What many people don’t realize is that the constant pain and fatigue associated with fibromyalgia - and the ensuing sense of frustration - can also lead to a constant case of “the blues” or even severe depression and/or anxiety.  Currently under investigation, as well, is the possibility that “the same chemical imbalances in the brain that cause fibromyalgia also cause depression and anxiety,” notes the AAFP. 
 
And while fibromyalgia doesn’t cause any permanent damage, the symptoms it causes can be very uncomfortable.  The condition isn’t life-threatening, but it’s chronic and difficult to live with.  

Getting Help With Fibromyalgia

While there is no specific cure for fibromyalgia, symptoms of this syndrome can be treated, and homeopathic remedies can be remarkably effective.  If you have fibromyalgia, taking an active role in your treatment is very important to managing your condition. 
 
There are many conventional medications on the market that treat the pain and difficulty sleeping associated with fibromyalgia.  Like all conventional medication, however, their effectiveness is limited and they can be accompanied by unpleasant side-effects, including dry eyes and mouth, constipation, increased appetite, and nightmares.  They can also take about six to eight weeks to bring relief.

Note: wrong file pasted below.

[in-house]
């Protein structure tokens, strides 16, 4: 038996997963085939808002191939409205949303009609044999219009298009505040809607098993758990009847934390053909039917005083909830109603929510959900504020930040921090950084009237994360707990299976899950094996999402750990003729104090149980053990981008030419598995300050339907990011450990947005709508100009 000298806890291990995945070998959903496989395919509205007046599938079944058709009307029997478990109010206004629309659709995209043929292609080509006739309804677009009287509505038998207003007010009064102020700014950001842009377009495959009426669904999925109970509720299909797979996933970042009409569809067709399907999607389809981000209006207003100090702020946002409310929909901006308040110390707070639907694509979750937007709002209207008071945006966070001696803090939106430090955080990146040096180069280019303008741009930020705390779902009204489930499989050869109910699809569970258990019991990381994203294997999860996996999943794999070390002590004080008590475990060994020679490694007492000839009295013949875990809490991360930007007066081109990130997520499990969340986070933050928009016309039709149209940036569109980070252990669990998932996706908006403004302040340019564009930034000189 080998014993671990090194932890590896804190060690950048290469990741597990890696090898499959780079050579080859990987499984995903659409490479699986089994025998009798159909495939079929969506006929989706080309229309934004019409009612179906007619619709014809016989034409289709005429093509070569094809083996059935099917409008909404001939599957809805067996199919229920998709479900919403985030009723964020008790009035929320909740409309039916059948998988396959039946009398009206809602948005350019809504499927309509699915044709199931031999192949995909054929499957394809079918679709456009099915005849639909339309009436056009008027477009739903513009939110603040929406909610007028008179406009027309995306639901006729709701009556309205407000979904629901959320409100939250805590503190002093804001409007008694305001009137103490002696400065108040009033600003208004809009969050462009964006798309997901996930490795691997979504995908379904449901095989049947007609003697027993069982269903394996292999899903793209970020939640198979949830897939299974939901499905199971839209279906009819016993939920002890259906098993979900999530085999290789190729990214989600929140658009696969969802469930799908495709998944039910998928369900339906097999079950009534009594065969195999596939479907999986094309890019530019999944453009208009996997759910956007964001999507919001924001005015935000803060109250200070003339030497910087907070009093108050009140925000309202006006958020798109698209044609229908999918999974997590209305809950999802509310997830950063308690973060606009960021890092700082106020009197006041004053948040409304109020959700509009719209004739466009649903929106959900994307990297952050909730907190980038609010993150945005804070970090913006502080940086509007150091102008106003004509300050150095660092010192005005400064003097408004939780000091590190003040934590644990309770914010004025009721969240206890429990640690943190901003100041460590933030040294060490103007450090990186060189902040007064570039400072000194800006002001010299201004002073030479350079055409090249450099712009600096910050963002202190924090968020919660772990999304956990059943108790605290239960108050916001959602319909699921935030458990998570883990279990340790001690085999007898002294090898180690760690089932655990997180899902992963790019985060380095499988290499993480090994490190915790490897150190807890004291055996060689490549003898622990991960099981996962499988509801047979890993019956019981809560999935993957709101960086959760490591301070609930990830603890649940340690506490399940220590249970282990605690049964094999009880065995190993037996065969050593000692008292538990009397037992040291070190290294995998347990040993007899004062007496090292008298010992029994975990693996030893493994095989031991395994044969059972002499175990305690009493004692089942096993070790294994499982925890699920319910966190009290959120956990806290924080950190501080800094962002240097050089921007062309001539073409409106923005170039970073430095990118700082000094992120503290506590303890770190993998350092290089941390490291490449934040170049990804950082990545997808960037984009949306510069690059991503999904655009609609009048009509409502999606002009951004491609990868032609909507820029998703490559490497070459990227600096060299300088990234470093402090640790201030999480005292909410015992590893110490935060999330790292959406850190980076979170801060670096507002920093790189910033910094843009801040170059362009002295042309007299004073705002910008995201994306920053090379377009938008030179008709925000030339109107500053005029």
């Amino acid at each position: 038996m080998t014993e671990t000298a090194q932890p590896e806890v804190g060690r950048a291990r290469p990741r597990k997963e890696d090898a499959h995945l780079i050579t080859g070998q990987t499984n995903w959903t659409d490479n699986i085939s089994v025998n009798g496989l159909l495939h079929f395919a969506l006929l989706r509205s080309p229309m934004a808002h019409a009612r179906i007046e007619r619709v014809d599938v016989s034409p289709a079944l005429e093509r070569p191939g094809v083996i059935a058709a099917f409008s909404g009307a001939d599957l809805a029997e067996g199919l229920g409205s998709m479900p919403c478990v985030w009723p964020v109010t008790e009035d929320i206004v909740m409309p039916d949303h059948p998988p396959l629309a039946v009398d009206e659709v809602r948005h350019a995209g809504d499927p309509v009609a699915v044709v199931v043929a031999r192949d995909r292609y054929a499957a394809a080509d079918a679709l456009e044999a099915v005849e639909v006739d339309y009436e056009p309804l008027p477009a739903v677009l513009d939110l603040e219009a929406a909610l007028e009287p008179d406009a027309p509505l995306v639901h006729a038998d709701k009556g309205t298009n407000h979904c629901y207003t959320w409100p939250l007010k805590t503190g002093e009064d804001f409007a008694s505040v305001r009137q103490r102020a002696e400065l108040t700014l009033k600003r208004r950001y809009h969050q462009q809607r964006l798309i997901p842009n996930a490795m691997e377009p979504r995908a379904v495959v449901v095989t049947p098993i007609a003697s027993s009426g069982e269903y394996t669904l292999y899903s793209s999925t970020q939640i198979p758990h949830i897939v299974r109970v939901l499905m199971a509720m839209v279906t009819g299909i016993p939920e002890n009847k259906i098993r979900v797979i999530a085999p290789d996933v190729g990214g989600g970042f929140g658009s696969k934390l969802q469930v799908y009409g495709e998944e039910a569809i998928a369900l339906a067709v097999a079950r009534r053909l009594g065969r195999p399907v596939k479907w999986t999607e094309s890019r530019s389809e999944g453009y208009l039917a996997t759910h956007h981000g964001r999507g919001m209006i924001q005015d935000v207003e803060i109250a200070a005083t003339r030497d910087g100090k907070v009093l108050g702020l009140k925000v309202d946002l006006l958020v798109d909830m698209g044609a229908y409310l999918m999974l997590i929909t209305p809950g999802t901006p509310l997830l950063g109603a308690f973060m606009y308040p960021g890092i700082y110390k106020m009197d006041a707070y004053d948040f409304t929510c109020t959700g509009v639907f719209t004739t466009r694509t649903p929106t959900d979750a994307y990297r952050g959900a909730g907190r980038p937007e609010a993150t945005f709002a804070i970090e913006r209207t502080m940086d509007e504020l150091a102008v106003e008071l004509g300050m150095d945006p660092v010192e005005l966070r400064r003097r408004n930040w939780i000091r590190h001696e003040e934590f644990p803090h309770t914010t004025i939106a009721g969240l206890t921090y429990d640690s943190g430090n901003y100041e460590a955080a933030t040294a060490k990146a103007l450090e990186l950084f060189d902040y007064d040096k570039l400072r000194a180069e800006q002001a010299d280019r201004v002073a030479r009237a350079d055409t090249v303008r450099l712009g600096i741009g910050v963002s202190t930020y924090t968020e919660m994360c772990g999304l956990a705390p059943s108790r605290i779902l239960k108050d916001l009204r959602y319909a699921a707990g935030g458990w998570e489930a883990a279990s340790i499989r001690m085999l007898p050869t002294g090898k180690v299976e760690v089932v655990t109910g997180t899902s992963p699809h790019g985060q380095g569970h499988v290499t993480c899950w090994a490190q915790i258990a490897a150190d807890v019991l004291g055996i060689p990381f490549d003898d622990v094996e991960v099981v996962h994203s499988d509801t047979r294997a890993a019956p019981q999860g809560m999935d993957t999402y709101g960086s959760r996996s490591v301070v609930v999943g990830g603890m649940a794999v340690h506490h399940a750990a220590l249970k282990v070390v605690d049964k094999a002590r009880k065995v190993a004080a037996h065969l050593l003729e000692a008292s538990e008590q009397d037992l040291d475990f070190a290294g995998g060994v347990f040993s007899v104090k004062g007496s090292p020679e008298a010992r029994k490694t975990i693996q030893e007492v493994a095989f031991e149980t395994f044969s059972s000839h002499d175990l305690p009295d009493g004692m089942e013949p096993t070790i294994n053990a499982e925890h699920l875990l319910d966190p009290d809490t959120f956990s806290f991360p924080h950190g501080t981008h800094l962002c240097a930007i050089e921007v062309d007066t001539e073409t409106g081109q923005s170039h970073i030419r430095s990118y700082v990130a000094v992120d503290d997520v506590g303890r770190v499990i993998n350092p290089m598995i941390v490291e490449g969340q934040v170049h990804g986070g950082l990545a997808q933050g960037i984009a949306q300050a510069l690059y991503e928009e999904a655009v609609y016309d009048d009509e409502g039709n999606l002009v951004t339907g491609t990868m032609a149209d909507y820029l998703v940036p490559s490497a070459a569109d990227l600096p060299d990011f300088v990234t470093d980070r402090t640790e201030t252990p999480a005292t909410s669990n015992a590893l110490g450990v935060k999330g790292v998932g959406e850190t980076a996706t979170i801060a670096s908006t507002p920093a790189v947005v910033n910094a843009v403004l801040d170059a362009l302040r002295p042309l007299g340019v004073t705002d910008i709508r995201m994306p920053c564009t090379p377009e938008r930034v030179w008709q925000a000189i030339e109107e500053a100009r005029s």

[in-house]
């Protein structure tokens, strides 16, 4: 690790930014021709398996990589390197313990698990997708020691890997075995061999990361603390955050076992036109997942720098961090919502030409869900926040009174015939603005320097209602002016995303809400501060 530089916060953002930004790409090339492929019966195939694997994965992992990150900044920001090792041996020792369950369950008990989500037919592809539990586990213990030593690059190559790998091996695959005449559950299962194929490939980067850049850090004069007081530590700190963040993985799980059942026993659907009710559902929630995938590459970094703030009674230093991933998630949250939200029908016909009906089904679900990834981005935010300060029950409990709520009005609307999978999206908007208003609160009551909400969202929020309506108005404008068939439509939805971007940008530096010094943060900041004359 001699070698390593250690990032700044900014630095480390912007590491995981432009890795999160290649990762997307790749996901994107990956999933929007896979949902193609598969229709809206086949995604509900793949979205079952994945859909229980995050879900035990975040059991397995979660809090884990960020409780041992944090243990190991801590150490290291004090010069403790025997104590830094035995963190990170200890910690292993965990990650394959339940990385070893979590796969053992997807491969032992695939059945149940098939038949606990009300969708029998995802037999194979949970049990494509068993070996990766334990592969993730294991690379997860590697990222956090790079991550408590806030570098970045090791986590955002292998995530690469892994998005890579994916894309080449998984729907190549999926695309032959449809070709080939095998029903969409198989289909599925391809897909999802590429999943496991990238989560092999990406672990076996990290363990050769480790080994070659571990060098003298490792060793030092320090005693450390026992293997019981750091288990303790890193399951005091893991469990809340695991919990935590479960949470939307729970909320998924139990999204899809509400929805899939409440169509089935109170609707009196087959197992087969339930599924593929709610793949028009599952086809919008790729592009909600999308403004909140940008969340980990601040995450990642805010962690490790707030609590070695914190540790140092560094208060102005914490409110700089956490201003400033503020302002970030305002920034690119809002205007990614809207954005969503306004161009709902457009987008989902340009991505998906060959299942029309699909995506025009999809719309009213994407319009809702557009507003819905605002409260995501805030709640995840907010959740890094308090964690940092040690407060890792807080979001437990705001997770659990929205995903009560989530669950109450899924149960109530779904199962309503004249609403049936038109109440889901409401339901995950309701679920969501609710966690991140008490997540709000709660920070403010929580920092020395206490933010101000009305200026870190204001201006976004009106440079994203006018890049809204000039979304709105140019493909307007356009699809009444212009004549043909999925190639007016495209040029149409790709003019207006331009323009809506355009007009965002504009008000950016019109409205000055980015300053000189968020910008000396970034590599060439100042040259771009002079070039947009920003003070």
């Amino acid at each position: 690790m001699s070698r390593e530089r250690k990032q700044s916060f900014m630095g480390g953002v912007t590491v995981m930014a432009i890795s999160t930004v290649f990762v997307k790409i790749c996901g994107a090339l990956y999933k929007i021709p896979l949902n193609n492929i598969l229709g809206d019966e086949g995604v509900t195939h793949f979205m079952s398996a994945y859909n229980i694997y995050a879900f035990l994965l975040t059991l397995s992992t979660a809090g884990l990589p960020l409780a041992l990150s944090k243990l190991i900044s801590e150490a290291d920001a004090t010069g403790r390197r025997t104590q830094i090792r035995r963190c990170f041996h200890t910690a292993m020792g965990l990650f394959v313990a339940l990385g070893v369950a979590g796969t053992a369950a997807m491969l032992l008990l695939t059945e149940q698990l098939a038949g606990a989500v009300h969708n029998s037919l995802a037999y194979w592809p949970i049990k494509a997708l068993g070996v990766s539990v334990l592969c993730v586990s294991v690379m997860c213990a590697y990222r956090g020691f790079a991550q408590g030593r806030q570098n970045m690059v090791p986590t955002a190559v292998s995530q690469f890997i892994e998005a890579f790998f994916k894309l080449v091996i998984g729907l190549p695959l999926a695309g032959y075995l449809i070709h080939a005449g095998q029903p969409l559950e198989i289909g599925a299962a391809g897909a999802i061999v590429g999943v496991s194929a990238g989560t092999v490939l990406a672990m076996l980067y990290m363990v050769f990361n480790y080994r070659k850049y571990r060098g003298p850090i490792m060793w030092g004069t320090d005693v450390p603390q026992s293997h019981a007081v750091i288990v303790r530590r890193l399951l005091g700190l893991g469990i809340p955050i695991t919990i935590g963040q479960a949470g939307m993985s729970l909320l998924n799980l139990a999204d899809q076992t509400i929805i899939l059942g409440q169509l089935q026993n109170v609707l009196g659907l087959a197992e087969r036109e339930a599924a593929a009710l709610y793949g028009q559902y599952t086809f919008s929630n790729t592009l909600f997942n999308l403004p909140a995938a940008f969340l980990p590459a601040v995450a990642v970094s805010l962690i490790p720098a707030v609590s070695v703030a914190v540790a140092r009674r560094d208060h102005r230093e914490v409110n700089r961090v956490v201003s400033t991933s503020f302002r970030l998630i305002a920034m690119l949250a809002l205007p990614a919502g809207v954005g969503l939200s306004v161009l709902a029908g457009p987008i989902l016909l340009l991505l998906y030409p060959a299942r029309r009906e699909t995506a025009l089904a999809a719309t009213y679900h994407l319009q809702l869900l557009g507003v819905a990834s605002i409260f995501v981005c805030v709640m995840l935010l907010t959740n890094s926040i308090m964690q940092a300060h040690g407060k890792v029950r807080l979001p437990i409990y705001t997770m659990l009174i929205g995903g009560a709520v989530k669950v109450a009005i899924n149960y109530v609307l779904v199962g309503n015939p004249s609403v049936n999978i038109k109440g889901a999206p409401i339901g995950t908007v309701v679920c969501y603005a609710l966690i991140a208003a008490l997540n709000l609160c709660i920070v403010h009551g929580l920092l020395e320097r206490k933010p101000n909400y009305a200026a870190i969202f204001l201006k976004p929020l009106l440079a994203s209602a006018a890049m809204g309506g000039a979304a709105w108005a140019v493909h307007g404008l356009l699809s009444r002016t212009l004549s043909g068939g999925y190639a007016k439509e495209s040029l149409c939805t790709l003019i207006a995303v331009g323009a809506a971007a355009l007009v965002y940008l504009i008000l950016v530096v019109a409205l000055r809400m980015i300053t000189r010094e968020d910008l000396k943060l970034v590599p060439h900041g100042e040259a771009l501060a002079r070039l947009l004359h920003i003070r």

Low-impact aerobic exercise has also been found to be extremely effective in relieving the symptoms of fibromyalgia, however. Swimming and other forms of water exercise, stationary bicycling and exercising on ski-type machines for 5 minutes every other day is a judicious starting point; the eventual goal should be a minimum of 30 - 60 minutes a few times each week.